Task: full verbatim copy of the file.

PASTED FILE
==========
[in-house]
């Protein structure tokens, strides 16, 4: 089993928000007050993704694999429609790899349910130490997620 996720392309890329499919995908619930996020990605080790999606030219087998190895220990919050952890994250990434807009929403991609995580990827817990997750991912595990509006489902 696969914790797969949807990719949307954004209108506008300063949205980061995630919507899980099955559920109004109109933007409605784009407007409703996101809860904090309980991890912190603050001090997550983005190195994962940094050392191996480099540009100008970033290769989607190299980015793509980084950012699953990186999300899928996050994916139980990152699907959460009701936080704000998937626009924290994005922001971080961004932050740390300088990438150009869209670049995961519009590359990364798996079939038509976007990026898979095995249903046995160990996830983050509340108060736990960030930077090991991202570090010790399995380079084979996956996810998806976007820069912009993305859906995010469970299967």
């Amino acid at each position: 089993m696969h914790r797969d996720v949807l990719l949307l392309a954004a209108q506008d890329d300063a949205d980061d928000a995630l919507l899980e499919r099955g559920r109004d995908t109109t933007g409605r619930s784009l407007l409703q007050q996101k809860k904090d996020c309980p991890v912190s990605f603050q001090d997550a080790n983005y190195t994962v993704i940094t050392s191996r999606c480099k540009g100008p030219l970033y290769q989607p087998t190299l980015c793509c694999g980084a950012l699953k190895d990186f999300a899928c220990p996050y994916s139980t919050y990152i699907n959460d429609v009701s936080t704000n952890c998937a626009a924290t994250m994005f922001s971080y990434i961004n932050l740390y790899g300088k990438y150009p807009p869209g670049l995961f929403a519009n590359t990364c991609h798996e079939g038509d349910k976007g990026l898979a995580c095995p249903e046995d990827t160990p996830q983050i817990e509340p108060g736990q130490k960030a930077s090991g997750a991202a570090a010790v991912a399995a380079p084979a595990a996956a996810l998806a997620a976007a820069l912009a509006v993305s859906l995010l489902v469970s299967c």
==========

[in-house]
């Protein structure tokens, strides 16, 4: 089993928000007050993704694999429609790899349910130490997620 996720392309890329499919995908619930996020990605080790999606030219087998190895220990919050952890994250990434807009929403991609995580990827817990997750991912595990509006489902 696969914790797969949807990719949307954004209108506008300063949205980061995630919507899980099955559920109004109109933007409605784009407007409703996101809860904090309980991890912190603050001090997550983005190195994962940094050392191996480099540009100008970033290769989607190299980015793509980084950012699953990186999300899928996050994916139980990152699907959460009701936080704000998937626009924290994005922001971080961004932050740390300088990438150009869209670049995961519009590359990364798996079939038509976007990026898979095995249903046995160990996830983050509340108060736990960030930077090991991202570090010790399995380079084979996956996810998806976007820069912009993305859906995010469970299967």
């Amino acid at each position: 089993m696969h914790r797969d996720v949807l990719l949307l392309a954004a209108q506008d890329d300063a949205d980061d928000a995630l919507l899980e499919r099955g559920r109004d995908t109109t933007g409605r619930s784009l407007l409703q007050q996101k809860k904090d996020c309980p991890v912190s990605f603050q001090d997550a080790n983005y190195t994962v993704i940094t050392s191996r999606c480099k540009g100008p030219l970033y290769q989607p087998t190299l980015c793509c694999g980084a950012l699953k190895d990186f999300a899928c220990p996050y994916s139980t919050y990152i699907n959460d429609v009701s936080t704000n952890c998937a626009a924290t994250m994005f922001s971080y990434i961004n932050l740390y790899g300088k990438y150009p807009p869209g670049l995961f929403a519009n590359t990364c991609h798996e079939g038509d349910k976007g990026l898979a995580c095995p249903e046995d990827t160990p996830q983050i817990e509340p108060g736990q130490k960030a930077s090991g997750a991202a570090a010790v991912a399995a380079p084979a595990a996956a996810l998806a997620a976007a820069l912009a509006v993305s859906l995010l489902v469970s299967c």